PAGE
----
July 23, 2021 at 1:07 am | Updated March 14, 2022 at 1:28 pm | 7 min read
Several forest restoration strategies are commonly attempted today, such as monocultures, mixed-species plantations, and passively regenerating forests. Scientists are also looking at an increasingly wider array of parameters to find out more about the processes that drive seedling diversity in recruitments in different forest restoration methods. Specific leaf area was found to be crucial in this novel study on functional traits and phylogenetic diversity.
What Happens During Forest Restoration?
In 2020 alone, 12.2 million hectares of tree cover was lost in the tropical forests, according to the World Resources Institute. Tree cover includes not only loss of primary and secondary forest, but also trees from plantations. Primary forest loss in the humid tropics was 4.2 million hectares, up by 12% from the previous year.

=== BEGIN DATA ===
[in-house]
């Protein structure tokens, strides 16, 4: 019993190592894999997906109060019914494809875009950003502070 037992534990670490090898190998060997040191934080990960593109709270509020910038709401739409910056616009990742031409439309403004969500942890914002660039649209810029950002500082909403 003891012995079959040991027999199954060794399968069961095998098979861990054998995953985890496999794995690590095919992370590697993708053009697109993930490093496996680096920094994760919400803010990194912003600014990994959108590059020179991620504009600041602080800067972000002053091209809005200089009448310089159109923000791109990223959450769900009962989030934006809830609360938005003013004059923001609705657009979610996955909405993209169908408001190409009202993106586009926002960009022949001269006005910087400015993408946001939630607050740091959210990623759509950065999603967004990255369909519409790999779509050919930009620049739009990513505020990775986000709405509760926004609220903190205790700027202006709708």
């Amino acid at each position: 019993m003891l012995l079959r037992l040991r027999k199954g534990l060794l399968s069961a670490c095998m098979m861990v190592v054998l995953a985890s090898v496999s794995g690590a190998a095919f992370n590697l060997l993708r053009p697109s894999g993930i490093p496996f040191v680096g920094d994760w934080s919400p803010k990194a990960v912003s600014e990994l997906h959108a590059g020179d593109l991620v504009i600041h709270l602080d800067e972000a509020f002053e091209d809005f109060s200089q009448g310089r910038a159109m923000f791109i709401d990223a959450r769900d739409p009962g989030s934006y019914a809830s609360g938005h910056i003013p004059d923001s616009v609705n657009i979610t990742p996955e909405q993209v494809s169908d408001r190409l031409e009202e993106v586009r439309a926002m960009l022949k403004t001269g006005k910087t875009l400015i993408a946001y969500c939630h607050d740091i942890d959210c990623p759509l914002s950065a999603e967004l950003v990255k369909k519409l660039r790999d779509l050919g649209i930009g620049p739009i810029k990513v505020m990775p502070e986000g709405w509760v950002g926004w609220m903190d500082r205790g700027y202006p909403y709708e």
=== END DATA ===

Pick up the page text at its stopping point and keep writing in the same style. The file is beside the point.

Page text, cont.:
A concerted effort in forest restoration is underway to reverse the rate of deforestation. The number and kind of species recruited can have different benefits for ecosystem functioning and can influence future recruitment of seedlings.
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The role of abiotic environmental factors, such as rainfall, soil fertility, and light conditions, in recruiting species is well known. Species with similar plant traits are chosen due to environmental filtering. However, biotic interactions between plants, like competition, favors species with differing traits so that they can benefit from niche differentiation.
It is difficult to tease apart how the two opposing forces of environmental filtering and species interaction influence understory seedling recruitment in forest restoration methods. A multidisciplinary team of environmental, soil, and biological scientists—Wills, Herbohn, Wells, Moreno, Ferraren, and Firn—decided to tackle this problem anyway.
Could Phylogeny and Plant Traits Drive Seedling Recruitment?